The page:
Move Over, Musk: Russia’s Reusable Winged Carrier Rocket to Fly Like Plane

The first stage of the Russian reusable carrier rocket will be winged to enable it to return to a spaceport like an ordinary plane.


The first stage of the Russian reusable carrier rocket will be winged to enable it to return to a spaceport like an ordinary plane.

MOSCOW  Russian space agency Roscosmos is ready to begin the development of a flying prototype of a reusable first stage of a carrier rocket.

“The department for reusable space launch vehicles has been restored. It happened just a month ago. We invited the people who used to work on the Buran [space shuttle]. The department is headed by Pavel Lekhov, one of the designers of the Energia-Buran system,” Roscosmos General Designer Alexander Medvedev was quoted as saying by the Russian Izvestia newspaper.

It is planned that the first stage of the carrier rocket will be winged to enable it to return to a spaceport like an ordinary plane, according to the news outlet.

The idea for a winged first stage of a carrier rocket has been in the works in Russia for some 20 years, according to Medvedev.The first stage of the rocket is the most expensive to manufacture since it is equipped with boosters that define its missile capabilities, the newspaper explained. The cost of building the first stage of a rocket varies between $10 to $70 million.

Roscosmos is a state corporation responsible for overseeing and implementing comprehensive reforms to the Russian space industry.

US to Buy Eight Russian RD-181 Rocket Engines

RD-181 engines


The US company Orbital Sciences Corporation will buy eight RD-181 liquid rocket engines from Russia’s Energomash.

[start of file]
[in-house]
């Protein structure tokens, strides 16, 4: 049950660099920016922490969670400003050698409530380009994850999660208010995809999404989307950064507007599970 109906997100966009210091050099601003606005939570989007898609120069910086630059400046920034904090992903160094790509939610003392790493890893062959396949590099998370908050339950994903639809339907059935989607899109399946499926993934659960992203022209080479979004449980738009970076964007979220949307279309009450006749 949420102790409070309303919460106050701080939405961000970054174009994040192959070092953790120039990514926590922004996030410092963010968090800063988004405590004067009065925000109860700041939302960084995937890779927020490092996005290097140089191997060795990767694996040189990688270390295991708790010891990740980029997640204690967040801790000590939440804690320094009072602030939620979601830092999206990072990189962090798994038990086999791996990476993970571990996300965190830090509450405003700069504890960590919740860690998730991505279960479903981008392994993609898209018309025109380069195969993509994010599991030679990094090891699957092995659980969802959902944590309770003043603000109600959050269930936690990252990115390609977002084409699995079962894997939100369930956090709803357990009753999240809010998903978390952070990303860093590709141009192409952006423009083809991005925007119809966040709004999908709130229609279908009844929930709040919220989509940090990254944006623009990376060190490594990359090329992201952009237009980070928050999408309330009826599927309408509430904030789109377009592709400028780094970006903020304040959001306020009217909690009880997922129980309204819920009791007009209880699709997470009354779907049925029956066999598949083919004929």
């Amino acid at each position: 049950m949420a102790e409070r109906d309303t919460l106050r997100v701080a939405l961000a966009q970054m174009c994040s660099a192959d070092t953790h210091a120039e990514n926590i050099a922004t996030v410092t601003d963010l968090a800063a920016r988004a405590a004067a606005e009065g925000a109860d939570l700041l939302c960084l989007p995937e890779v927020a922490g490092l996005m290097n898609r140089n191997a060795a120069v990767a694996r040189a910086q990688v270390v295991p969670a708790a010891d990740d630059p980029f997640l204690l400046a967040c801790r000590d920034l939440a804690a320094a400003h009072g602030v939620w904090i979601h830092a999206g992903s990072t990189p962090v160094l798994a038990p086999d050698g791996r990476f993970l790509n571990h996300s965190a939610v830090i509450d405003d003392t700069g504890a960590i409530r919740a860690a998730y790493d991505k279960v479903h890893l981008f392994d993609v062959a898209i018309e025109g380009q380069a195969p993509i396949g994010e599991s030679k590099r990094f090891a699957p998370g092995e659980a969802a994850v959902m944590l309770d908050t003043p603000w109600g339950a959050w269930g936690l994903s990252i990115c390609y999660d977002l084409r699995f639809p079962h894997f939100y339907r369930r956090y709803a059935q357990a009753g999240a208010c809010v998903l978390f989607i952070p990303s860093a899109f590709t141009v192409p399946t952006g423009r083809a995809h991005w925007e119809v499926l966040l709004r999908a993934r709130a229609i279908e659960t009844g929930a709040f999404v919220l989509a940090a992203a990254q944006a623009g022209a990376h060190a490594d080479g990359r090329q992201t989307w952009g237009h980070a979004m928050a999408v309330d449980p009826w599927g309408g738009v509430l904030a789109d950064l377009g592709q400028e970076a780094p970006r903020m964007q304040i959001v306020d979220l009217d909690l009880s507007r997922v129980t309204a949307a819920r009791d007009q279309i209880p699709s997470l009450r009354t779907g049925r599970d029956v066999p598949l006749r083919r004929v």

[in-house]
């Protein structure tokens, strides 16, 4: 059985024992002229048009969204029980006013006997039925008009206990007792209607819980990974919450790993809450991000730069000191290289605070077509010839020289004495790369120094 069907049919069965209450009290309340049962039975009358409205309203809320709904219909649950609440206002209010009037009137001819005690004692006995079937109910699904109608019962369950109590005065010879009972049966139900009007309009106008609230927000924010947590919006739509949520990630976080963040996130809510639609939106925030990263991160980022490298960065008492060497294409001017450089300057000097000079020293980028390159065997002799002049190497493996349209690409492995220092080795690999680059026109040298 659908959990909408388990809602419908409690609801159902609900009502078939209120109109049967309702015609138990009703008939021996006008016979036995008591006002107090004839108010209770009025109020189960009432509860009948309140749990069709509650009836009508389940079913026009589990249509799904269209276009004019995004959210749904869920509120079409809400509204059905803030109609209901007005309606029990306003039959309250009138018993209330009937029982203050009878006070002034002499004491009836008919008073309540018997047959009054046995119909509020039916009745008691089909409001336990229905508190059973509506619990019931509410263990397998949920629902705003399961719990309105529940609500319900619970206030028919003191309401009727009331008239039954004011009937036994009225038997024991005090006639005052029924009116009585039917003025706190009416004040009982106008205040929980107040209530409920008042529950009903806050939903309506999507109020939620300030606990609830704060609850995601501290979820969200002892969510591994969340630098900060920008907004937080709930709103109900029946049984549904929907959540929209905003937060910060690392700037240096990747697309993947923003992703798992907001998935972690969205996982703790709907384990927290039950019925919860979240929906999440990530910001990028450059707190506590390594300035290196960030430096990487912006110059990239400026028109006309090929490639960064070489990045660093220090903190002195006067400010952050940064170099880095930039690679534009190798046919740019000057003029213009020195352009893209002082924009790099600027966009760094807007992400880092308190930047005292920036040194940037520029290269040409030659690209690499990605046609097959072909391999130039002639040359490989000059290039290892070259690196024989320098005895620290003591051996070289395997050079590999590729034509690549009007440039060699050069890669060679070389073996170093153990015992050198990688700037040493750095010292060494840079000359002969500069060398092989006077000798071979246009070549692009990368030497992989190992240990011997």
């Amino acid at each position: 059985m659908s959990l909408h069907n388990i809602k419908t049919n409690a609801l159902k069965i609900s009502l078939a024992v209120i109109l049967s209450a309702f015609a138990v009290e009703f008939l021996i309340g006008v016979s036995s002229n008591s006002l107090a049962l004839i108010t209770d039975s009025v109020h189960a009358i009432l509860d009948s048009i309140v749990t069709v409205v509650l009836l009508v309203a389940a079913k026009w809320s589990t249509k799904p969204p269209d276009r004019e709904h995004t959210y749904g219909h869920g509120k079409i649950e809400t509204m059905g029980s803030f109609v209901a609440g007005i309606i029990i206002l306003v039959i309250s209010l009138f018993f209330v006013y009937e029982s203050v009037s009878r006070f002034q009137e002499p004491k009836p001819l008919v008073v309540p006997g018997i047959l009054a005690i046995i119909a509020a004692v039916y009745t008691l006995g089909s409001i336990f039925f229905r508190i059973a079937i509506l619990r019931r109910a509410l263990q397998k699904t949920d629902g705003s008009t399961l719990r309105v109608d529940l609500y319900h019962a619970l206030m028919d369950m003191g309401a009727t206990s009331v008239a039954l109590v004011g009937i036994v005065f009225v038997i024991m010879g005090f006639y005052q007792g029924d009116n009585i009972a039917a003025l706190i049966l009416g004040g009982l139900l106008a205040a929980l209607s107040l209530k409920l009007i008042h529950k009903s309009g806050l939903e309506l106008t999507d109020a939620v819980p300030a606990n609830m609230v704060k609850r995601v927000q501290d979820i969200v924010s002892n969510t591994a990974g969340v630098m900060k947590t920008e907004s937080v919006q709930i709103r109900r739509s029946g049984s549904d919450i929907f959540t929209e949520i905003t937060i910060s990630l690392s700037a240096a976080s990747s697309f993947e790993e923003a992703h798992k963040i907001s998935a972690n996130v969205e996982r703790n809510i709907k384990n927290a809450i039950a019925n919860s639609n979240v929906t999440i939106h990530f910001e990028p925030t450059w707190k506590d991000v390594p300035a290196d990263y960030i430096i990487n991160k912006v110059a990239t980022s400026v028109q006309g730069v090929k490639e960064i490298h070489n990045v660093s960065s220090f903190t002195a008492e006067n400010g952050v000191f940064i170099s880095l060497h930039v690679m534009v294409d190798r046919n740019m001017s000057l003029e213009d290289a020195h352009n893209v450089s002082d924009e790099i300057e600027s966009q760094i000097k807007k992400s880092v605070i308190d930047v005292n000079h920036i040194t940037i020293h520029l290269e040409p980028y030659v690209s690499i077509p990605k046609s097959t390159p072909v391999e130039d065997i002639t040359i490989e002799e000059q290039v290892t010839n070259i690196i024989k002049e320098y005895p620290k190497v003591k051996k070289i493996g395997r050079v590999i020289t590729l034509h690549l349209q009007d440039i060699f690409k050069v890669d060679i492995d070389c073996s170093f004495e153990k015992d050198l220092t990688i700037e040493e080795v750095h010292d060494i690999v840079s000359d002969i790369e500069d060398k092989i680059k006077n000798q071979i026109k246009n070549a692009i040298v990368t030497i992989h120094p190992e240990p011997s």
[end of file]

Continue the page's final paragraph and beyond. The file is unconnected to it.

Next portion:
MOSCOW (Sputnik) — The US company Orbital Sciences Corporation will procure eight Russian-made RD-181 rocket engines, Russia’s space and rocket engine company, Energomash, said Wednesday.

“Orbital Sciences Corporation decided to realize the option for the procurement of eight RD-181 liquid rocket engines from Energomash. The option is to be realized within a contract signed in 2014 on the RD-181 delivery for use in the first stages of the carrier rockets Antares [produced] by Orbital Corporation,” the Energomash’s statement reads.

The Russian manufacturer added that last month representatives of the US company visited Russia and highly estimated the quality management system in place at Energomash.

In 2015, Energomash delivered four such engines to the United States, according to the statement.

At the time of signing the contract worth around $1 billion in December 2014, Orbital said they had looked at several other propulsion providers but had decided to use the RD-181 engines because the Russia-designed engine offered “the best combination of schedule availability, technical performance and cost parameters as compared to other possible options.”The RD-181 deal is the second large-scale deal Energomash has made with a US company. In the late 1990s, the company won a contract with United Launch Alliance to supply RD-180 engines for Atlas rockets. This contract, also valued at about $1 billion, is still in place.

The US imposed sanctions on Russia on the pretext of the Donbass conflict and the purchase of the engines was prohibited; however, Washington had to remove them from the list as they proved indispensable for US space flights.


Ban on Russian-Made Rocket Engines Could Leave US Space Program in Limbo

RD-180 rocket engine


The US government shouldn’t make a hasty decision and stop the use of the Russian-made RD-180 rocket engines; otherwise it would hinder US access to space, Senator Richard Shelby wrote for the Wall Street Journal (WSJ).

Some members of the US Congress, led by Senator John McCain, are against the fact that the US Air Force relies on RD-180 engines, imported from Russia, to get to space. McCain, who is the chairman of the Senate Armed Services Committee, argues that Washington should stop buying the RD-180, a cost-effective booster engine with unique features, which powers he Atlas 5 rocket built by United Launch Alliance, a joint venture of Lockheed Martin Corp and Boeing Co.

However, Shelby argued that stopping the use of Russian rocket engines immediately would limit US access to space.